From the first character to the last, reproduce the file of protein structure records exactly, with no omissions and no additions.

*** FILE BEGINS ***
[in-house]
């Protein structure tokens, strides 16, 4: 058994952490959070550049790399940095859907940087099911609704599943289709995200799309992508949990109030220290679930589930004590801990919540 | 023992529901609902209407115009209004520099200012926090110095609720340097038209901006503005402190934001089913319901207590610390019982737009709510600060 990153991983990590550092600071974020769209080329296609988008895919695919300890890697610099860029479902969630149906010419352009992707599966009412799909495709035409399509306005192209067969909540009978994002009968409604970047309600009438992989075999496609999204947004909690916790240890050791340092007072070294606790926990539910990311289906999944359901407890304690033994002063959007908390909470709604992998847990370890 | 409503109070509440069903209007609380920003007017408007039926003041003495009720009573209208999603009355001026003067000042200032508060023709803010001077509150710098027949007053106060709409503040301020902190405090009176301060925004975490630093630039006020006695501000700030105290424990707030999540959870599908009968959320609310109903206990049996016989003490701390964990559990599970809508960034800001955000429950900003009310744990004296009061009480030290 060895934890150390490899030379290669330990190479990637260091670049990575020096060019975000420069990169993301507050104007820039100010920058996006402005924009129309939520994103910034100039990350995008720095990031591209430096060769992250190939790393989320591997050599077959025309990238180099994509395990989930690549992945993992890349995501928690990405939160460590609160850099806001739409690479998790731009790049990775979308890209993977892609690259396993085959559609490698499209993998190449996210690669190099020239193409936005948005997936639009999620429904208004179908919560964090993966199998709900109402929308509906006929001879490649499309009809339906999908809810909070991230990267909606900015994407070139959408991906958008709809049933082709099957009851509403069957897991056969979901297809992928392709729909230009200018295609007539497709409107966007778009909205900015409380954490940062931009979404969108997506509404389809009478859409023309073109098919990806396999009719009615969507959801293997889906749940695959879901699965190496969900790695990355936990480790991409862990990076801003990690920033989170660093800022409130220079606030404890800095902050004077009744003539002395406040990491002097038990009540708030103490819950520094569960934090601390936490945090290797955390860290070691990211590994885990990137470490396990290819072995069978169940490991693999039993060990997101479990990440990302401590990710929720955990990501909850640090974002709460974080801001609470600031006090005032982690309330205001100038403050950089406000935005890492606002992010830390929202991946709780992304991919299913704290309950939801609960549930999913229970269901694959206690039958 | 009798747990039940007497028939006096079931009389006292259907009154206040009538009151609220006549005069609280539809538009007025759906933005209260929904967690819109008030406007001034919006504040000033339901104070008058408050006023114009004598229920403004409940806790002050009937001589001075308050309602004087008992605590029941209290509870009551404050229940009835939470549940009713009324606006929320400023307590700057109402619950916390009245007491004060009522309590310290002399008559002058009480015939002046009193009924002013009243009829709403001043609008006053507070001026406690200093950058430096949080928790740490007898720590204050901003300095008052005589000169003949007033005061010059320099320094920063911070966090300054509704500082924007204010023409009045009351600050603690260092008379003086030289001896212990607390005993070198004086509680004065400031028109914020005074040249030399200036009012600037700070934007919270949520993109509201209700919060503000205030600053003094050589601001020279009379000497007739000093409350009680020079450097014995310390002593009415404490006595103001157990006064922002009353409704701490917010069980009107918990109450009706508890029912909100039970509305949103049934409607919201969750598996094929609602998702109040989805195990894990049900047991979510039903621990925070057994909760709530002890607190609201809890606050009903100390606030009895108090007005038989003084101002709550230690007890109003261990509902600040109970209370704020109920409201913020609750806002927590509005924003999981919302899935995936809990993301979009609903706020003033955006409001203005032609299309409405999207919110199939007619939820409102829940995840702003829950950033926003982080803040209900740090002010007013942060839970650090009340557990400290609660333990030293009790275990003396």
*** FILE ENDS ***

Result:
[in-house]
């Protein structure tokens, strides 16, 4: 058994952490959070550049790399940095859907940087099911609704599943289709995200799309992508949990109030220290679930589930004590801990919540 | 023992529901609902209407115009209004520099200012926090110095609720340097038209901006503005402190934001089913319901207590610390019982737009709510600060 990153991983990590550092600071974020769209080329296609988008895919695919300890890697610099860029479902969630149906010419352009992707599966009412799909495709035409399509306005192209067969909540009978994002009968409604970047309600009438992989075999496609999204947004909690916790240890050791340092007072070294606790926990539910990311289906999944359901407890304690033994002063959007908390909470709604992998847990370890 | 409503109070509440069903209007609380920003007017408007039926003041003495009720009573209208999603009355001026003067000042200032508060023709803010001077509150710098027949007053106060709409503040301020902190405090009176301060925004975490630093630039006020006695501000700030105290424990707030999540959870599908009968959320609310109903206990049996016989003490701390964990559990599970809508960034800001955000429950900003009310744990004296009061009480030290 060895934890150390490899030379290669330990190479990637260091670049990575020096060019975000420069990169993301507050104007820039100010920058996006402005924009129309939520994103910034100039990350995008720095990031591209430096060769992250190939790393989320591997050599077959025309990238180099994509395990989930690549992945993992890349995501928690990405939160460590609160850099806001739409690479998790731009790049990775979308890209993977892609690259396993085959559609490698499209993998190449996210690669190099020239193409936005948005997936639009999620429904208004179908919560964090993966199998709900109402929308509906006929001879490649499309009809339906999908809810909070991230990267909606900015994407070139959408991906958008709809049933082709099957009851509403069957897991056969979901297809992928392709729909230009200018295609007539497709409107966007778009909205900015409380954490940062931009979404969108997506509404389809009478859409023309073109098919990806396999009719009615969507959801293997889906749940695959879901699965190496969900790695990355936990480790991409862990990076801003990690920033989170660093800022409130220079606030404890800095902050004077009744003539002395406040990491002097038990009540708030103490819950520094569960934090601390936490945090290797955390860290070691990211590994885990990137470490396990290819072995069978169940490991693999039993060990997101479990990440990302401590990710929720955990990501909850640090974002709460974080801001609470600031006090005032982690309330205001100038403050950089406000935005890492606002992010830390929202991946709780992304991919299913704290309950939801609960549930999913229970269901694959206690039958 | 009798747990039940007497028939006096079931009389006292259907009154206040009538009151609220006549005069609280539809538009007025759906933005209260929904967690819109008030406007001034919006504040000033339901104070008058408050006023114009004598229920403004409940806790002050009937001589001075308050309602004087008992605590029941209290509870009551404050229940009835939470549940009713009324606006929320400023307590700057109402619950916390009245007491004060009522309590310290002399008559002058009480015939002046009193009924002013009243009829709403001043609008006053507070001026406690200093950058430096949080928790740490007898720590204050901003300095008052005589000169003949007033005061010059320099320094920063911070966090300054509704500082924007204010023409009045009351600050603690260092008379003086030289001896212990607390005993070198004086509680004065400031028109914020005074040249030399200036009012600037700070934007919270949520993109509201209700919060503000205030600053003094050589601001020279009379000497007739000093409350009680020079450097014995310390002593009415404490006595103001157990006064922002009353409704701490917010069980009107918990109450009706508890029912909100039970509305949103049934409607919201969750598996094929609602998702109040989805195990894990049900047991979510039903621990925070057994909760709530002890607190609201809890606050009903100390606030009895108090007005038989003084101002709550230690007890109003261990509902600040109970209370704020109920409201913020609750806002927590509005924003999981919302899935995936809990993301979009609903706020003033955006409001203005032609299309409405999207919110199939007619939820409102829940995840702003829950950033926003982080803040209900740090002010007013942060839970650090009340557990400290609660333990030293009790275990003396």